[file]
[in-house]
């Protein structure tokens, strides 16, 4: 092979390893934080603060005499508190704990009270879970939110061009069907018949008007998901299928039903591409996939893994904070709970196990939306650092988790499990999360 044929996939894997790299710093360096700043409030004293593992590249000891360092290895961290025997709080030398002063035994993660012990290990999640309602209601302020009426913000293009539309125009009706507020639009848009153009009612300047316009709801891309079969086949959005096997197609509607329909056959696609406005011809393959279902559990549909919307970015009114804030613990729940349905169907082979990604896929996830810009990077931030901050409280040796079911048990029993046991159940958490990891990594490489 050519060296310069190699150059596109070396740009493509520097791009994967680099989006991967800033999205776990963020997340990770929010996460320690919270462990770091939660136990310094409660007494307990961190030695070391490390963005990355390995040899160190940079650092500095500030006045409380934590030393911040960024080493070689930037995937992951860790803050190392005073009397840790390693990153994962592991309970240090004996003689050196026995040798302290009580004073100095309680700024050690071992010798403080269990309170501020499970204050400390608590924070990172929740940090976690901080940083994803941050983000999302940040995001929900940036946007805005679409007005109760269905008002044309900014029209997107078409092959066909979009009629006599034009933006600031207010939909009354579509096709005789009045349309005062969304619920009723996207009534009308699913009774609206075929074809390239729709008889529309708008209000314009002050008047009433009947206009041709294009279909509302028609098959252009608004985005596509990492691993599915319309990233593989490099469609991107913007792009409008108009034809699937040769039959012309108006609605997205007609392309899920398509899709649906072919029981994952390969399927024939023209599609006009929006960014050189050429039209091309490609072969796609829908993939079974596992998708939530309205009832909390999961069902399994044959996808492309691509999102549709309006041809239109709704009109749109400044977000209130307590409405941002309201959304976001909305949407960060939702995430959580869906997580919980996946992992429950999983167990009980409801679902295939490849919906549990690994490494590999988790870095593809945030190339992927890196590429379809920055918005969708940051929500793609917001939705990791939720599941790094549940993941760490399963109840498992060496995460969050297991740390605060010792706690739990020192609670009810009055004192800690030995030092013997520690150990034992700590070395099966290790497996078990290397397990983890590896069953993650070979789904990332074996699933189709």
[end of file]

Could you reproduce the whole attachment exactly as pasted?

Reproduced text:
[in-house]
């Protein structure tokens, strides 16, 4: 092979390893934080603060005499508190704990009270879970939110061009069907018949008007998901299928039903591409996939893994904070709970196990939306650092988790499990999360 044929996939894997790299710093360096700043409030004293593992590249000891360092290895961290025997709080030398002063035994993660012990290990999640309602209601302020009426913000293009539309125009009706507020639009848009153009009612300047316009709801891309079969086949959005096997197609509607329909056959696609406005011809393959279902559990549909919307970015009114804030613990729940349905169907082979990604896929996830810009990077931030901050409280040796079911048990029993046991159940958490990891990594490489 050519060296310069190699150059596109070396740009493509520097791009994967680099989006991967800033999205776990963020997340990770929010996460320690919270462990770091939660136990310094409660007494307990961190030695070391490390963005990355390995040899160190940079650092500095500030006045409380934590030393911040960024080493070689930037995937992951860790803050190392005073009397840790390693990153994962592991309970240090004996003689050196026995040798302290009580004073100095309680700024050690071992010798403080269990309170501020499970204050400390608590924070990172929740940090976690901080940083994803941050983000999302940040995001929900940036946007805005679409007005109760269905008002044309900014029209997107078409092959066909979009009629006599034009933006600031207010939909009354579509096709005789009045349309005062969304619920009723996207009534009308699913009774609206075929074809390239729709008889529309708008209000314009002050008047009433009947206009041709294009279909509302028609098959252009608004985005596509990492691993599915319309990233593989490099469609991107913007792009409008108009034809699937040769039959012309108006609605997205007609392309899920398509899709649906072919029981994952390969399927024939023209599609006009929006960014050189050429039209091309490609072969796609829908993939079974596992998708939530309205009832909390999961069902399994044959996808492309691509999102549709309006041809239109709704009109749109400044977000209130307590409405941002309201959304976001909305949407960060939702995430959580869906997580919980996946992992429950999983167990009980409801679902295939490849919906549990690994490494590999988790870095593809945030190339992927890196590429379809920055918005969708940051929500793609917001939705990791939720599941790094549940993941760490399963109840498992060496995460969050297991740390605060010792706690739990020192609670009810009055004192800690030995030092013997520690150990034992700590070395099966290790497996078990290397397990983890590896069953993650070979789904990332074996699933189709």